Money Talks

I must admit my head spins when talking in depth about money. This is something in the future (and even now) I will be grateful Brandon is skilled in managing. He seems to find just the right things to build equity in so he can turn the same amount of money into more cash on-hand and less paid to bills in just a matter of months. And with perfect credit and a great job, he’s done very well. Plus he makes smart choices. IPFW vs. Purdue means he’s free of any student loan debt. $80k house at auction vs. $130k sparkling and new. He owns a Civic so he can also own an S2000 and an older F150 for all the fun and utility and fuel economy anyone could hope for. And now that fuel prices are back down, he wants to invest in a hybrid car, since there is little chance of wait list & retail premium.
So far I’ve managed to wrap my brain around putting more money in my savings account than I spend on Starbucks and shoes (put together!). I hear all the time that money is the #1 reason why couples get divorced, and I remind myself to try to learn from his wisdom. I still have a little fear over what combined bank accounts might mean. I feel a twinge of guilt knowing my rather abysmal credit will probably blemish all of his hard work. Still, no one can yet predict what the next few years will bring for our hearts or checkbooks.
Which brings to mind alternate definitions for “stimulus package”… Oh lucky me.

Dawn

I had this dream the night before last, it has been bothering me ever since.

Brandon and I were at my grandparents old house in Atwood. He was sitting on the old couch facing the picture window the way it always used to & he was watching the news. Terrible things were happening in the world or maybe just around us. We were running out of food. He asked me to kill the cat.
(We have two cats now, that he’s had since before me. But his first cat favors him and the second prefers me. She’s an adorable calico with a shy, yet sweet & playful personality. I could go on about all the cute things she does, but I’ll just say that I’m quite taken with her.)
I accept that this must be done and take her into the kitchen an put a towel over her head and get down on the floor to break her neck. I feel and hear a sickening crunch and pull the towel back. I see blood on it. And then I hear a tiny meow. She’s not dead. I look at her face and see blood came out of her nose. I’m so scared. I pet her gently on her forehead to try to soothe her and she starts to purr. I scream as I bring her to Brandon, who tells me to get away. “You’re grossing me out,” he says. I hold her and cry.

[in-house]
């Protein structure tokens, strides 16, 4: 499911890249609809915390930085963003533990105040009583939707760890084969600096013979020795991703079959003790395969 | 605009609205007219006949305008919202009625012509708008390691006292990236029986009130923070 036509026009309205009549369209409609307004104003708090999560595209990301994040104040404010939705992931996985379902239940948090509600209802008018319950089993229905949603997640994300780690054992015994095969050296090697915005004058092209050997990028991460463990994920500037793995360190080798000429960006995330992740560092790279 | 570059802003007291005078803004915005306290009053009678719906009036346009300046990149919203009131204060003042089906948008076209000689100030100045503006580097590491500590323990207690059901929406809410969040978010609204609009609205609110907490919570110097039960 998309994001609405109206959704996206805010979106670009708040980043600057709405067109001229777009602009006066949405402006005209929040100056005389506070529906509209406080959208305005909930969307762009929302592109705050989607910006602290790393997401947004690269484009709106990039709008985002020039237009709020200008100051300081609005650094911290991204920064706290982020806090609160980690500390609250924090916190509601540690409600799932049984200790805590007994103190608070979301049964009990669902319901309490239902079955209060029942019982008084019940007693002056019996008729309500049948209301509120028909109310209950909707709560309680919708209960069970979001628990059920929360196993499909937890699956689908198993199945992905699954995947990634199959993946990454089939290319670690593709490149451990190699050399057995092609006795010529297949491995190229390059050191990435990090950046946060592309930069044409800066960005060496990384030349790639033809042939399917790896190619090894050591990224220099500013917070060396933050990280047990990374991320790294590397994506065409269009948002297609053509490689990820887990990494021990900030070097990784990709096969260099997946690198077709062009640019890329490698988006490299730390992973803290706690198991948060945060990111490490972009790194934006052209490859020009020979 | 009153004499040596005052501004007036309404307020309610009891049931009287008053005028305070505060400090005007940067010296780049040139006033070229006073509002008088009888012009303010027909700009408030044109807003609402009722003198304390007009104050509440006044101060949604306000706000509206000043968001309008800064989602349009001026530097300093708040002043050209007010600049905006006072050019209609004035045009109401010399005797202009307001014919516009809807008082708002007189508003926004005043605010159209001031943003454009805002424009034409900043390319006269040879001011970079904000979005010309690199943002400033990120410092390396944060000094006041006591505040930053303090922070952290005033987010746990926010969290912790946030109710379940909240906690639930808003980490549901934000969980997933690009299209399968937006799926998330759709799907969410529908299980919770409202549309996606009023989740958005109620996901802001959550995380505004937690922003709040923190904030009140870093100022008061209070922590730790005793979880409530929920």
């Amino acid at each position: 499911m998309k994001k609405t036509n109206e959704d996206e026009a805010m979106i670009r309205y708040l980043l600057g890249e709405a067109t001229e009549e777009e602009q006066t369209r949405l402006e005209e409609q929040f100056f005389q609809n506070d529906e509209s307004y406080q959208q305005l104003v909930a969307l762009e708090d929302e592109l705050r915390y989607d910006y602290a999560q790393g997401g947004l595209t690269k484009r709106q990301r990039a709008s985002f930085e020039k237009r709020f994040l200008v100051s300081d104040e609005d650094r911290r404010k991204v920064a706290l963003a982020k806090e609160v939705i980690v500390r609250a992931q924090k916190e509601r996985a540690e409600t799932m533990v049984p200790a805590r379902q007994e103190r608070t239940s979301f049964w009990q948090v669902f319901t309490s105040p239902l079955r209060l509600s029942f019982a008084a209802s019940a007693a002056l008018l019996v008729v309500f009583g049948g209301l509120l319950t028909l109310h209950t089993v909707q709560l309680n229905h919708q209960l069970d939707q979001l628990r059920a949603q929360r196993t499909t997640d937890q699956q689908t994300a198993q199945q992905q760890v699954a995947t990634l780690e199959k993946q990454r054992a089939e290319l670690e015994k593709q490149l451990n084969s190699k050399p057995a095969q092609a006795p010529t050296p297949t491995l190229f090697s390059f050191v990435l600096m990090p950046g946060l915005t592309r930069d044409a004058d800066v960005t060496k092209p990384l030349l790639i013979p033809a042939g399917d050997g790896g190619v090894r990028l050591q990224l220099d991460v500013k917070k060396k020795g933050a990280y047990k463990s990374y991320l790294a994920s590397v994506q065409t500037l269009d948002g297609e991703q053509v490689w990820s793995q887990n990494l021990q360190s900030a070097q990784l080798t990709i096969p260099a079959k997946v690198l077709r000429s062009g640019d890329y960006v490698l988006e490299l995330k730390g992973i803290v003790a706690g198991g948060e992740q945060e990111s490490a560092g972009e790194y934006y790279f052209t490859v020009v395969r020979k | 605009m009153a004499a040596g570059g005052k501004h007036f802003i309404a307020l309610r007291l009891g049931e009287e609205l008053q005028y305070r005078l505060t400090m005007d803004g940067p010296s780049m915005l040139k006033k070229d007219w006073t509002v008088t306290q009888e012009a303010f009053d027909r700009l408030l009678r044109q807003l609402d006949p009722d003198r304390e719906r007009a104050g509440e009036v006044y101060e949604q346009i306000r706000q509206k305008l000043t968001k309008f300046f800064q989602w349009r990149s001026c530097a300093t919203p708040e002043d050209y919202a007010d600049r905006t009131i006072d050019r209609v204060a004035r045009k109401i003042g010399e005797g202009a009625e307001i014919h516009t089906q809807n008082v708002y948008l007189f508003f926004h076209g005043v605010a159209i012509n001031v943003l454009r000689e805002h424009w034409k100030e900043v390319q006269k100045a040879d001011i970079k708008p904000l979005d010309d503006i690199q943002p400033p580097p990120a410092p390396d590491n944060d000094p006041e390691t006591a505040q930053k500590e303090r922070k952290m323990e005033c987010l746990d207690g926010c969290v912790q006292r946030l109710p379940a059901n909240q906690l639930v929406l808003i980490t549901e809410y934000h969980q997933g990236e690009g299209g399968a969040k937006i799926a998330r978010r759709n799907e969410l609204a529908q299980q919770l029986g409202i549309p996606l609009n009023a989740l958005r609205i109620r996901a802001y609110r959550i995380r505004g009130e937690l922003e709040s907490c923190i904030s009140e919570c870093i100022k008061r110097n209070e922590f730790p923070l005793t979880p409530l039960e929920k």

And then I wake up. Sobbing & terrified, I reach down to feel her at the foot of the bed. She stretches out her chin for me to scratch under her neck. Brandon must have heard me crying because he wrapped his arms around me and asked me what was wrong. I sob through telling him what I just dreamed and he holds me and apologizes for these things so terrible, though I only imagined them. I get up to wipe my eyes and blow my nose and when I come back to bed, he’s got the cat curled up (on my heating pad) near my pillow so I lay down to pet her and he holds me, and somehow I fall back asleep.

But even as I type, every time I think about it, I start to cry. Why did my brain come up with this horrible idea? I don’t usually put much value into dream interpretations, but I do understand that there are things in our subconscious that seep out to be contemplated. The only thing I have figured might have played a small roll was hearing that Socks had died. Even to say that hearing that story would bring out all of this sounds utterly silly. Maybe not, though. I’m at a loss.
And I need a tissue.

tweet tweet

Last night I found myself in hot pursuit of major and minor celebrities on Twitter. Having relative success, I was reading some of the tweets by someone who called himself Luke Wilson. Silly read, like most random people who are limited by 140 characters. One particularly catching entry read about his famous-ness with a link to one of the infinite “news” sources we find on the web. Of course, this was not just an article about how talented (or not) Luke Wilson may be. It was about the celebrity of his Twitter profile. The debate over whether or not it was the REAL Luke. The verdict, yes. Because his tweets are so full of mundane things and droll commentary that only the real Luke Wilson would be so boring.